Things You May Find Hidden in My Ear: A Conversation with Mosab Abu Toha

By Tugrul Mende

This month sees the release of Palestinian poet Mosab Abu Toha’s debut collection Things You May Find Hidden in My Earpublished by City Lights. At age 24, the Gaza-based writer founded the Edward Said Library, which now has branches in Gaza City and Beit Lahia.

After graduating with a degree in English literature, in 2019-2020 Abu Toha became a Scholars-at-Risk fellow and a visiting poet at Harvard University, hosted by the university’s Department of Comparative Literature. 

The following is an excerpt from the collection’s title poem, available online at the Poetry Foundation website: 

When you open my ear, touch it

gently.

My mother’s voice lingers somewhere inside.

Her voice is the echo that helps recover my equilibrium

when I feel dizzy during my attentiveness.

You may encounter songs in Arabic,

poems in English I recite to myself,

or a song I chant to the chirping birds in our backyard.

His publisher, City Lights, writes that: 

“These poems emerge directly from the experience of growing up and living in constant lockdown, and often under direct attack. Like Gaza itself, they are filled with rubble and the ever-present menace of surveillance drones policing a people unwelcome in their own land, and they are also suffused with the smell of tea, roses in bloom, and the view of the sea at sunset. Children are born, families continue traditions, students attend university, and libraries rise from the ruins as Palestinians go on about their lives, creating beauty and finding new ways to survive.” 

Included in the book is an extended interview with the poet, in which he says that “when you are a poet, you need to be saying something that cannot be said by other people. Poets don’t necessarily need to be first-rate readers of poetry, because when they start to write poems they already have what they need, they have been living it. When I tell my story to – anyone – it’s as if I’m reciting poetry.”

We spoke to Abu Toha about his experience of publishing his first collection, and with poetry itself.

Why did you choose to write poetry, and what does poetry mean for you?

I don’t think writing poetry is necessarily a choice. In my case, I started writing short poems during the 2014 aggression against Gaza. Over time, writing became a need. At times, I feel I have to write something in order to understand myself. I feel like ridding my subconscious of recurring nightmares. These nightmares could be things I had seen with my own eyes or on TV, or things I imagine had happened to others and I was lucky I was in a different place when it occurred.

In fact, I do write short stories in Arabic and have published a few of them in the New Arab magazine. I’m also working on my first novel in Arabic. Still, poetry remains my principal focus these days.

How did the collection, Things You May Find Hidden in My Ear, come to light? 

I’ve been writing poems since before 2014. I never thought about putting these poems together in one book until I travelled to the United States. Between September 2019-July 2020, I spent my time at Harvard University as a visiting poet, during which I penned most of my poems. I worked on a collection of poems, but there were many of them. I did publish in a few magazines such as Poetry, Banipal, The Nation, Solstice, Peripheries, The Markaz Review, The New Arab, and Al-Jadid. I got nominated by some poets and scholars for a fellowship program at Harvard in 2019. I received a formal invitation letter to become a visiting poet at the Department of Comparative Literature and a visiting librarian in residence at Houghton Library for a period of 10 months.  My friend Naomi Shihab Nye encouraged me to prepare a collection and submit it to publication. It wasn’t until January 2021 that I considered arranging my collection. My friend Ammiel Alcalay suggested a few publishers for my book. City Lights Books was the best option. I began sending Ammiel some poems which, he could share with City Lights. And we took it from there.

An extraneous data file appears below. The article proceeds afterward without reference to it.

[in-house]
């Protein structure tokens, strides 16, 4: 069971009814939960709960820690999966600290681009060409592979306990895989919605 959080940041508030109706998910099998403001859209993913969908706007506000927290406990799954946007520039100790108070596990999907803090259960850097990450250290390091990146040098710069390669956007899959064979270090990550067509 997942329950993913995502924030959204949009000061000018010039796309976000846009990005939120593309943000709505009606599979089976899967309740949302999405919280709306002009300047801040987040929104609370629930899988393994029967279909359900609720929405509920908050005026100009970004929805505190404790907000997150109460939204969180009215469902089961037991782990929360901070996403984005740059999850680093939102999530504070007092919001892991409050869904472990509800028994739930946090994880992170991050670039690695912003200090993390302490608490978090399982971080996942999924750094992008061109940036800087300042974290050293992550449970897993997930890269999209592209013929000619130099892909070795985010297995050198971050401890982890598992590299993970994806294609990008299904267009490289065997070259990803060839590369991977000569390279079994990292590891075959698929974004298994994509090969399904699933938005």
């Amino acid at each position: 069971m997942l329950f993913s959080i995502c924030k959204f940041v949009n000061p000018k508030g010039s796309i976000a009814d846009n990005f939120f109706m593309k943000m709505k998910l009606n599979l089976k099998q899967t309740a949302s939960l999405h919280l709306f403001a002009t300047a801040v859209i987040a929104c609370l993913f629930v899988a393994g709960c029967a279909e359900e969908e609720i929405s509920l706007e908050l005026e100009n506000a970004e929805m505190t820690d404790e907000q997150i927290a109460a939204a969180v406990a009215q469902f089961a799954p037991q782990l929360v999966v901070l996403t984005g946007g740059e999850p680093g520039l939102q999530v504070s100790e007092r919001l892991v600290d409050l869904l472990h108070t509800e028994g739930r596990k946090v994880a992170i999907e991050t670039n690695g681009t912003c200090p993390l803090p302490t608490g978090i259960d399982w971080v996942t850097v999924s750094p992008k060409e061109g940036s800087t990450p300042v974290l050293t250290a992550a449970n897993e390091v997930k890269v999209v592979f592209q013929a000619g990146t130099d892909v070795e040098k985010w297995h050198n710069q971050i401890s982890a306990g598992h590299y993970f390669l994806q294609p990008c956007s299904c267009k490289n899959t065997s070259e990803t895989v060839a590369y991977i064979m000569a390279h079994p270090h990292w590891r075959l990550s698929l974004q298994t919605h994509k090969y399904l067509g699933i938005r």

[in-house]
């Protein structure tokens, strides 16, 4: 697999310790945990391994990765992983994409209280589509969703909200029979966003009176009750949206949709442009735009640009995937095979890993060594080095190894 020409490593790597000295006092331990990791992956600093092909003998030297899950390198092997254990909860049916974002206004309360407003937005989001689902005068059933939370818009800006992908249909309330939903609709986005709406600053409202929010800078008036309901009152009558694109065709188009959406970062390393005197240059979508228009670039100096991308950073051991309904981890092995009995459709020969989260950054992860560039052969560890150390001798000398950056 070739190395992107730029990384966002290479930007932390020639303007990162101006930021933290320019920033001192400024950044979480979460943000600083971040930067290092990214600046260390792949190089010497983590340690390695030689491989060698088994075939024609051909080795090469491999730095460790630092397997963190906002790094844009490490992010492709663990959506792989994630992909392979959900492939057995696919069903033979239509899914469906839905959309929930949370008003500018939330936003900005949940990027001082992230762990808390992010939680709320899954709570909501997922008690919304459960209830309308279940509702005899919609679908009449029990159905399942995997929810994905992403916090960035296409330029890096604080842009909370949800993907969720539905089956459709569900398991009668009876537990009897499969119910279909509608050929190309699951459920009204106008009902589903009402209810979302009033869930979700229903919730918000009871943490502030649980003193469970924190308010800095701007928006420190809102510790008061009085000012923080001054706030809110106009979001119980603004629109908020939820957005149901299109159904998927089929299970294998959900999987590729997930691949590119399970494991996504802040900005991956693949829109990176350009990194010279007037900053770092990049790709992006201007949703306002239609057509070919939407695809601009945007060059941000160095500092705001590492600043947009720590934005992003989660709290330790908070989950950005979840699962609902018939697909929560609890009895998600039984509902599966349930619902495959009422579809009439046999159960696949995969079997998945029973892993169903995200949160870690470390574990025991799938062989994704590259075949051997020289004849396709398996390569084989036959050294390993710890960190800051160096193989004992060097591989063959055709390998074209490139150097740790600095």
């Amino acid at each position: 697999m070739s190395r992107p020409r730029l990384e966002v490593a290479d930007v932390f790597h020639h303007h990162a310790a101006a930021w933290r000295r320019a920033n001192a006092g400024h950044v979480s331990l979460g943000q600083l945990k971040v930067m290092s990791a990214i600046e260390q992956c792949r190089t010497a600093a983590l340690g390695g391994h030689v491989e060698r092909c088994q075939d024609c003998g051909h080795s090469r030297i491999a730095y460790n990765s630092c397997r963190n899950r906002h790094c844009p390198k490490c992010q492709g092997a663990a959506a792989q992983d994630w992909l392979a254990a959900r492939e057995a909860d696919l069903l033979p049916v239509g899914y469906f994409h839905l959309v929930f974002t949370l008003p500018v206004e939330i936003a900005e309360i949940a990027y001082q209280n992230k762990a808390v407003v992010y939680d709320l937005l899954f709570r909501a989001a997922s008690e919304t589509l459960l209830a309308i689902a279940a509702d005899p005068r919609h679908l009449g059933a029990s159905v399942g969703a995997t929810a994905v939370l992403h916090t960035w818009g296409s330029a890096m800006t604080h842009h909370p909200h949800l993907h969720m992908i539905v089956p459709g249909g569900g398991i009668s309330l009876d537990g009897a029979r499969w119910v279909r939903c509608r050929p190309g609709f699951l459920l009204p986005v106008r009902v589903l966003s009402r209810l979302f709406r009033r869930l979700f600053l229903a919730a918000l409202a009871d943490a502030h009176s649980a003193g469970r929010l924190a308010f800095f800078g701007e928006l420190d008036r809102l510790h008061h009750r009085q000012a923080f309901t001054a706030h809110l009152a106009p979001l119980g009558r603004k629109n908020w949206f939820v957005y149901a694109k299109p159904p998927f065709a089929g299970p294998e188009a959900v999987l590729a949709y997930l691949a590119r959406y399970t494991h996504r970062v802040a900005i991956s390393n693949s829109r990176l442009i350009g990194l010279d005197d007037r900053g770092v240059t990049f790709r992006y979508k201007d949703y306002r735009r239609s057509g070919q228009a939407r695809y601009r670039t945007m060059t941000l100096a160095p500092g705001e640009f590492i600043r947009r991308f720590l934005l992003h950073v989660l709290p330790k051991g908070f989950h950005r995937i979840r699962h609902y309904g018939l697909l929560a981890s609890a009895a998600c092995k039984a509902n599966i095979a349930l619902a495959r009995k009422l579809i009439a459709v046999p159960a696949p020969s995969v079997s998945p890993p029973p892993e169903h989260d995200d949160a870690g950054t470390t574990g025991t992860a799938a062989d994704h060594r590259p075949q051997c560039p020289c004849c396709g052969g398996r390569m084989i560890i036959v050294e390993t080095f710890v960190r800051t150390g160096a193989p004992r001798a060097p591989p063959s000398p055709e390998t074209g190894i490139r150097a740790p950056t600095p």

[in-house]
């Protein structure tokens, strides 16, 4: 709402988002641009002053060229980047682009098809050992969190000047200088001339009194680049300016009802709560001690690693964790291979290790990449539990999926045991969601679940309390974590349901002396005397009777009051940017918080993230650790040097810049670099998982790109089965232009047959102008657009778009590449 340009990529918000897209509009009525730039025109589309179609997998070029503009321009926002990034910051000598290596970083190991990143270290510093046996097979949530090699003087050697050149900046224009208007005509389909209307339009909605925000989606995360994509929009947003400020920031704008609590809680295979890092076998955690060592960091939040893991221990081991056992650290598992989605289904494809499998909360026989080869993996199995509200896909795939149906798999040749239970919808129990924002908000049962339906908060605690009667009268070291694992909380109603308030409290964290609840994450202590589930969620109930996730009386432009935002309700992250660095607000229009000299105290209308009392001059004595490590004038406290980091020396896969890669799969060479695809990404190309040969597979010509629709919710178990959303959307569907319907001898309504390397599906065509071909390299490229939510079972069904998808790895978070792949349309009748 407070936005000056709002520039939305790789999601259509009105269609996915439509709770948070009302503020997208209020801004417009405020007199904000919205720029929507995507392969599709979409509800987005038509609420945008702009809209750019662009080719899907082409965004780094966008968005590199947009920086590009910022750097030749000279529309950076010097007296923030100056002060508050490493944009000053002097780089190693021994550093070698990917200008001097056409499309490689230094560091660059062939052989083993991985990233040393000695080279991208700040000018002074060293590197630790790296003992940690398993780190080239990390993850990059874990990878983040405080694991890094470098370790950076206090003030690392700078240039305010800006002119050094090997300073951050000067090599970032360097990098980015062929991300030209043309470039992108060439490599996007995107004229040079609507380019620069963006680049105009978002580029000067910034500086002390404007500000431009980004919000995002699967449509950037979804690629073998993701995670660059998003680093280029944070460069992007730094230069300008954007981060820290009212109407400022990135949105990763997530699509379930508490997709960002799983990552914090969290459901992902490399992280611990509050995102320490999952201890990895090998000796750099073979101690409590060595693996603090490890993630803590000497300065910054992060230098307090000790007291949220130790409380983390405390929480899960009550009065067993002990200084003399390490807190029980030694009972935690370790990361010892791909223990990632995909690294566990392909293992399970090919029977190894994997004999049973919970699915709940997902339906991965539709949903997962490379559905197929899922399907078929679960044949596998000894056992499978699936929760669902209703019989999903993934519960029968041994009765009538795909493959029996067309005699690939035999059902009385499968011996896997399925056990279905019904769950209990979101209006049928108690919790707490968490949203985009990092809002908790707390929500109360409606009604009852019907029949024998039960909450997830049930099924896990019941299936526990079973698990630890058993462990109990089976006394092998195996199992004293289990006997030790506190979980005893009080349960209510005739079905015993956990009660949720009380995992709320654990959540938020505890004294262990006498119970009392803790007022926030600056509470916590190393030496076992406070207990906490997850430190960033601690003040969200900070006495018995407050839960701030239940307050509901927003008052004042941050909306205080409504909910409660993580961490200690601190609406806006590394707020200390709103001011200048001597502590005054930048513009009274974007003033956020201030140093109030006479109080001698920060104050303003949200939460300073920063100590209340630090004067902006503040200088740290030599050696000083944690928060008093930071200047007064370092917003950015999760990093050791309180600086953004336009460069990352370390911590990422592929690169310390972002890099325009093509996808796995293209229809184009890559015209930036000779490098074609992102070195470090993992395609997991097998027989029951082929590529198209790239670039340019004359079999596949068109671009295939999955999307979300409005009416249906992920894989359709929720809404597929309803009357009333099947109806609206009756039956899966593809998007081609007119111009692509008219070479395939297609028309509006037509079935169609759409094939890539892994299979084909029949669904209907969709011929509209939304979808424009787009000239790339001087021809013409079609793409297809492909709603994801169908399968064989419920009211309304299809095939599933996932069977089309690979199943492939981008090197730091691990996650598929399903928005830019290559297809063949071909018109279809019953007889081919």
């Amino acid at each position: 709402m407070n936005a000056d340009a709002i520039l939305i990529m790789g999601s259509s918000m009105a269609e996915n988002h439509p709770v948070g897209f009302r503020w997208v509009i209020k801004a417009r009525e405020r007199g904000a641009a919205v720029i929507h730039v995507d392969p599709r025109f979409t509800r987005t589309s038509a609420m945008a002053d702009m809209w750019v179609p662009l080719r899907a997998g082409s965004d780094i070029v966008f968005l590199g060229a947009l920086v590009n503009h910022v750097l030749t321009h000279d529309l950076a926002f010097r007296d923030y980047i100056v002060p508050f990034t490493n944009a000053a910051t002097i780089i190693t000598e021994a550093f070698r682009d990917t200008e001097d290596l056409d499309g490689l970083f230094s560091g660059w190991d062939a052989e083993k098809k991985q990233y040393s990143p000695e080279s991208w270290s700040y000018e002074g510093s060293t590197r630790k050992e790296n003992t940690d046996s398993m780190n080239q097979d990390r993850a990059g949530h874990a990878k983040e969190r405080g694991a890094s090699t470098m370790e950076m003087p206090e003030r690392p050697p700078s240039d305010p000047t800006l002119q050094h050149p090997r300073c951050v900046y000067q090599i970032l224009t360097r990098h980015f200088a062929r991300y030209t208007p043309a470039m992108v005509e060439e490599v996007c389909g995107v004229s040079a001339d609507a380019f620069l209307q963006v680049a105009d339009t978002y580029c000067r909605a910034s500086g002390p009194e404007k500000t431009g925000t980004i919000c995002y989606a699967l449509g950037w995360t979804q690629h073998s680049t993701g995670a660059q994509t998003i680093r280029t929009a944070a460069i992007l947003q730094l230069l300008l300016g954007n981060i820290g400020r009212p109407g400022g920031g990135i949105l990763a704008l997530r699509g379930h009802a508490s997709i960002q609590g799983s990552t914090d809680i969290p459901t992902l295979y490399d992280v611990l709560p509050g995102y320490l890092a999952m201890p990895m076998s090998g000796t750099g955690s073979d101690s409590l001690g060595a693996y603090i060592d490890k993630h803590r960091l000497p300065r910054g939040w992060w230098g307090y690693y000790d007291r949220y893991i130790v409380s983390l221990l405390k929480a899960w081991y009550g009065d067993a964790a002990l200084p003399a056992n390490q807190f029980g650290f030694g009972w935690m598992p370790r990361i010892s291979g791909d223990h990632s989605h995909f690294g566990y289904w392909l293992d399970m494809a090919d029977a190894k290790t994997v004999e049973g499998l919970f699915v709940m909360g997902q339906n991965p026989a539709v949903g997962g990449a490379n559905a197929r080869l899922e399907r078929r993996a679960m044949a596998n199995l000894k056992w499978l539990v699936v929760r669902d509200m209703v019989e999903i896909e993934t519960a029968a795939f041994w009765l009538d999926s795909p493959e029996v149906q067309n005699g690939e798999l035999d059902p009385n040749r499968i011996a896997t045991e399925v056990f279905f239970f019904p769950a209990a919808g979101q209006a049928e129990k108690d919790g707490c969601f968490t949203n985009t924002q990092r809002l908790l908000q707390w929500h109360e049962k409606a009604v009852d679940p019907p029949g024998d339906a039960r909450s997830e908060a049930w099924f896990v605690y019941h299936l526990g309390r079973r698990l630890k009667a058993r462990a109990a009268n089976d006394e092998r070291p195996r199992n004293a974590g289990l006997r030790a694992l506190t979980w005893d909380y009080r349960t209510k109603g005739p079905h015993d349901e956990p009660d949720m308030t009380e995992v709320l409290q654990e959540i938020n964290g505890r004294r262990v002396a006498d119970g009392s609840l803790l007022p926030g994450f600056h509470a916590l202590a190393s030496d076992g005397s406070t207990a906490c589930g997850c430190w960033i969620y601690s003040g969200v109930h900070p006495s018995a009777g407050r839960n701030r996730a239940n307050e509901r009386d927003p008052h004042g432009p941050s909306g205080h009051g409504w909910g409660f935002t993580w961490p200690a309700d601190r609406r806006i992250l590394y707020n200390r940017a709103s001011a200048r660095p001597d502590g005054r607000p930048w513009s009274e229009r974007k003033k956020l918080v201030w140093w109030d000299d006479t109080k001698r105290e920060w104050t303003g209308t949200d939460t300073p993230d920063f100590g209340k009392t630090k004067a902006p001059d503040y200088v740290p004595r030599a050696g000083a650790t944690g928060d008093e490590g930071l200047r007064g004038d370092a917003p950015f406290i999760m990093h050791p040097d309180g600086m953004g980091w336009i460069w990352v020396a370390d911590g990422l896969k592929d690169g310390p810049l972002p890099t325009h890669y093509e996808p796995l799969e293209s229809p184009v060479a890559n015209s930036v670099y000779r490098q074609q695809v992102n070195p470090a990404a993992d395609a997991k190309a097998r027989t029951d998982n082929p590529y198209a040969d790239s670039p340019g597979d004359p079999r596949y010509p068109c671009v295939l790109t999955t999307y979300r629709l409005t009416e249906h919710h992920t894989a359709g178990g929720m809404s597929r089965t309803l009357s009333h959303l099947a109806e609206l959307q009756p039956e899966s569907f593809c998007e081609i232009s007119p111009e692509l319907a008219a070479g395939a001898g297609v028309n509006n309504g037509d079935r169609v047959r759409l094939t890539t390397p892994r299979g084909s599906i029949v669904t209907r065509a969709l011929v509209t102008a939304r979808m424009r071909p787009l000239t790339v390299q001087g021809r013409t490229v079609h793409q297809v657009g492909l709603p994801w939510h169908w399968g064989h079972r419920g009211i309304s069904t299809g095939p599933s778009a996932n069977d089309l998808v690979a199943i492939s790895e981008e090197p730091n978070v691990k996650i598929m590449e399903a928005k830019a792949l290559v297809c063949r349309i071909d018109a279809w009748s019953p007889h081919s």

How did you meet Naomi Shihab Nye and how did she influence your own creative journey?

I haven’t met Naomi Nye in person in my life. We have been corresponding via email since before 2019. I first contacted Naomi to get her support for the Edward Said Library in Gaza. I have known her as an important contemporary poet. I shared some of my poems with Naomi. She read them and encouraged me to publish them in a magazine. Before that, I never thought of publishing any of my poems in magazines, not in anthologies or in book form. Naomi offered to recite my poems in reading events in Texas and elsewhere. I’m very thankful to her.

Naomi was also the first poet to invite me to read my work in poetry readings. It was a Zoom event back in August 2020. After the event, Naomi emailed me to say that some attendees asked her if I had published any poetry collection that they could order. She encouraged me to put a collection of poems together and submit it to poetry contests and later to a publisher. Naomi granted me her enthusiasm and passion for poetry.

Are there any particular linguistic aspects of poetry that you consider when you write poetry, linguistic, like style or ideas that you want to convey?

I usually don’t think about the linguistic aspect when I write poems. It mainly comes with feelings. When I write, words flow on the page and look for some space. Words decide where to locate themselves on my lines. I’m just a channel for them. Ideas are what the readers perceive of my writing.

How did you choose the poems that you included in the collection and how is the title connected to the poems?